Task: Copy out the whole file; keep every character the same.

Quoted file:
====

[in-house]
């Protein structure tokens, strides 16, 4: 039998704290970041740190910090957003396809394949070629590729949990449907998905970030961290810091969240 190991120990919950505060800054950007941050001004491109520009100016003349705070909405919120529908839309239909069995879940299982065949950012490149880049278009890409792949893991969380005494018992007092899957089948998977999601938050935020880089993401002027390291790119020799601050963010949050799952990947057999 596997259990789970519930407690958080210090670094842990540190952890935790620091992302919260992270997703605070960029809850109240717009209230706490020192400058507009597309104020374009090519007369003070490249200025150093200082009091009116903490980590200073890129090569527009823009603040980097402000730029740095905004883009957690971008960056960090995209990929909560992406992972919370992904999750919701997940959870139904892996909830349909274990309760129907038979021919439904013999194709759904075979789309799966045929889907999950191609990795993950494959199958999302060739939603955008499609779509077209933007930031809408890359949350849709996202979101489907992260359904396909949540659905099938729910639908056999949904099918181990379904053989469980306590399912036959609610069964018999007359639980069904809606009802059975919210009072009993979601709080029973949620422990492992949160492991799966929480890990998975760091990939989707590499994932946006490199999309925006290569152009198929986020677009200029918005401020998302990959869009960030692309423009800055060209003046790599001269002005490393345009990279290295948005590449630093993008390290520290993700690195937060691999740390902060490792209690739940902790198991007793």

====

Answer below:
[in-house]
């Protein structure tokens, strides 16, 4: 039998704290970041740190910090957003396809394949070629590729949990449907998905970030961290810091969240 190991120990919950505060800054950007941050001004491109520009100016003349705070909405919120529908839309239909069995879940299982065949950012490149880049278009890409792949893991969380005494018992007092899957089948998977999601938050935020880089993401002027390291790119020799601050963010949050799952990947057999 596997259990789970519930407690958080210090670094842990540190952890935790620091992302919260992270997703605070960029809850109240717009209230706490020192400058507009597309104020374009090519007369003070490249200025150093200082009091009116903490980590200073890129090569527009823009603040980097402000730029740095905004883009957690971008960056960090995209990929909560992406992972919370992904999750919701997940959870139904892996909830349909274990309760129907038979021919439904013999194709759904075979789309799966045929889907999950191609990795993950494959199958999302060739939603955008499609779509077209933007930031809408890359949350849709996202979101489907992260359904396909949540659905099938729910639908056999949904099918181990379904053989469980306590399912036959609610069964018999007359639980069904809606009802059975919210009072009993979601709080029973949620422990492992949160492991799966929480890990998975760091990939989707590499994932946006490199999309925006290569152009198929986020677009200029918005401020998302990959869009960030692309423009800055060209003046790599001269002005490393345009990279290295948005590449630093993008390290520290993700690195937060691999740390902060490792209690739940902790198991007793």